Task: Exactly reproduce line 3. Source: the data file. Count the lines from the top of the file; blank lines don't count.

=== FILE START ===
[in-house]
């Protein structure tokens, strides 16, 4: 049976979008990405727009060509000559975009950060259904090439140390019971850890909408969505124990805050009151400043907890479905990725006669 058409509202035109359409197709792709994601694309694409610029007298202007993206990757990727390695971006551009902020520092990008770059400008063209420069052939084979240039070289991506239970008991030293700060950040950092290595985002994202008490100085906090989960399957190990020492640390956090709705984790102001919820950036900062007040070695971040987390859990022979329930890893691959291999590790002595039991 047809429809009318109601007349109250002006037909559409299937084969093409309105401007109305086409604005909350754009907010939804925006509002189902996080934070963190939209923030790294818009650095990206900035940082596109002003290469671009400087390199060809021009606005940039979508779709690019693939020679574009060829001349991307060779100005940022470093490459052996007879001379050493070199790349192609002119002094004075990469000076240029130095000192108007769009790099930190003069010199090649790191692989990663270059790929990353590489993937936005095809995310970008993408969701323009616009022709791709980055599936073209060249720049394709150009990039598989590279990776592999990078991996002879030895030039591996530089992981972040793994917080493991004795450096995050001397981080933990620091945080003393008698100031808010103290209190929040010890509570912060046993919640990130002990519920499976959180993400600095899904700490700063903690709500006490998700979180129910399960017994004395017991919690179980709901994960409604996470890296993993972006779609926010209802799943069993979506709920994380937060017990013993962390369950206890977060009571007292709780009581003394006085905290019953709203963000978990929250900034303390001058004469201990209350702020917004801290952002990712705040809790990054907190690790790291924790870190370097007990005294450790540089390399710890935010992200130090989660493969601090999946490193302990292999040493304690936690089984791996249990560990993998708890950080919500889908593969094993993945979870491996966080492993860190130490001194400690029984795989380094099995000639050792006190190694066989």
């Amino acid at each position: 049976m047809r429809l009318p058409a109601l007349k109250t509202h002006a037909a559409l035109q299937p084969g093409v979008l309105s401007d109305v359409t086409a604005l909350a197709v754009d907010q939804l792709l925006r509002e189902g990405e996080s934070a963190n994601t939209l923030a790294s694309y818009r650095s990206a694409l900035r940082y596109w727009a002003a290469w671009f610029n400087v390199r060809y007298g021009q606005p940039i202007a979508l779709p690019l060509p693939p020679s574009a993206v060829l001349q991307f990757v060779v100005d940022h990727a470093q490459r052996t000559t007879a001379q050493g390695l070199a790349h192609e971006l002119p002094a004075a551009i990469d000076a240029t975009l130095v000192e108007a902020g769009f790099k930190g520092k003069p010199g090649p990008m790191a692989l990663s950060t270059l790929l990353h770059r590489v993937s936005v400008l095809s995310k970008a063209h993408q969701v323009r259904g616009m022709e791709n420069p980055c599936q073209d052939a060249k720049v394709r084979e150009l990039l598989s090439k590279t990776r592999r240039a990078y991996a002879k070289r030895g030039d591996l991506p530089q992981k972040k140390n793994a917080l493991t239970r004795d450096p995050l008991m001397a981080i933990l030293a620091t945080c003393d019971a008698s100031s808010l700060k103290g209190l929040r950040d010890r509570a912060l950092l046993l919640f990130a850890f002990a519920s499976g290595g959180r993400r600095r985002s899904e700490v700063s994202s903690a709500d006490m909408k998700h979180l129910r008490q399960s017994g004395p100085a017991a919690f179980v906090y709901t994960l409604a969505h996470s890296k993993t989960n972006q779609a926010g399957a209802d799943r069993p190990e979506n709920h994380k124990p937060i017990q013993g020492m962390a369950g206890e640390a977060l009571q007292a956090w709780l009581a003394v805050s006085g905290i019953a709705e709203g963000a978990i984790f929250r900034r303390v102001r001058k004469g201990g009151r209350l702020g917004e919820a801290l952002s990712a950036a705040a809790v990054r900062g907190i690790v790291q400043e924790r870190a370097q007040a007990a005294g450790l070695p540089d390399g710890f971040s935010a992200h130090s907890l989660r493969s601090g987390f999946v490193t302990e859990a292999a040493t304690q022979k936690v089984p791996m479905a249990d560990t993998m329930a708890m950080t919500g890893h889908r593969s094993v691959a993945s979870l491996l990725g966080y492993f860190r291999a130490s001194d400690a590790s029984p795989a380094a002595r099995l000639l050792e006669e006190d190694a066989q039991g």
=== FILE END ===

């Amino acid at each position: 049976m047809r429809l009318p058409a109601l007349k109250t509202h002006a037909a559409l035109q299937p084969g093409v979008l309105s401007d109305v359409t086409a604005l909350a197709v754009d907010q939804l792709l925006r509002e189902g990405e996080s934070a963190n994601t939209l923030a790294s694309y818009r650095s990206a694409l900035r940082y596109w727009a002003a290469w671009f610029n400087v390199r060809y007298g021009q606005p940039i202007a979508l779709p690019l060509p693939p020679s574009a993206v060829l001349q991307f990757v060779v100005d940022h990727a470093q490459r052996t000559t007879a001379q050493g390695l070199a790349h192609e971006l002119p002094a004075a551009i990469d000076a240029t975009l130095v000192e108007a902020g769009f790099k930190g520092k003069p010199g090649p990008m790191a692989l990663s950060t270059l790929l990353h770059r590489v993937s936005v400008l095809s995310k970008a063209h993408q969701v323009r259904g616009m022709e791709n420069p980055c599936q073209d052939a060249k720049v394709r084979e150009l990039l598989s090439k590279t990776r592999r240039a990078y991996a002879k070289r030895g030039d591996l991506p530089q992981k972040k140390n793994a917080l493991t239970r004795d450096p995050l008991m001397a981080i933990l030293a620091t945080c003393d019971a008698s100031s808010l700060k103290g209190l929040r950040d010890r509570a912060l950092l046993l919640f990130a850890f002990a519920s499976g290595g959180r993400r600095r985002s899904e700490v700063s994202s903690a709500d006490m909408k998700h979180l129910r008490q399960s017994g004395p100085a017991a919690f179980v906090y709901t994960l409604a969505h996470s890296k993993t989960n972006q779609a926010g399957a209802d799943r069993p190990e979506n709920h994380k124990p937060i017990q013993g020492m962390a369950g206890e640390a977060l009571q007292a956090w709780l009581a003394v805050s006085g905290i019953a709705e709203g963000a978990i984790f929250r900034r303390v102001r001058k004469g201990g009151r209350l702020g917004e919820a801290l952002s990712a950036a705040a809790v990054r900062g907190i690790v790291q400043e924790r870190a370097q007040a007990a005294g450790l070695p540089d390399g710890f971040s935010a992200h130090s907890l989660r493969s601090g987390f999946v490193t302990e859990a292999a040493t304690q022979k936690v089984p791996m479905a249990d560990t993998m329930a708890m950080t919500g890893h889908r593969s094993v691959a993945s979870l491996l990725g966080y492993f860190r291999a130490s001194d400690a590790s029984p795989a380094a002595r099995l000639l050792e006669e006190d190694a066989q039991g």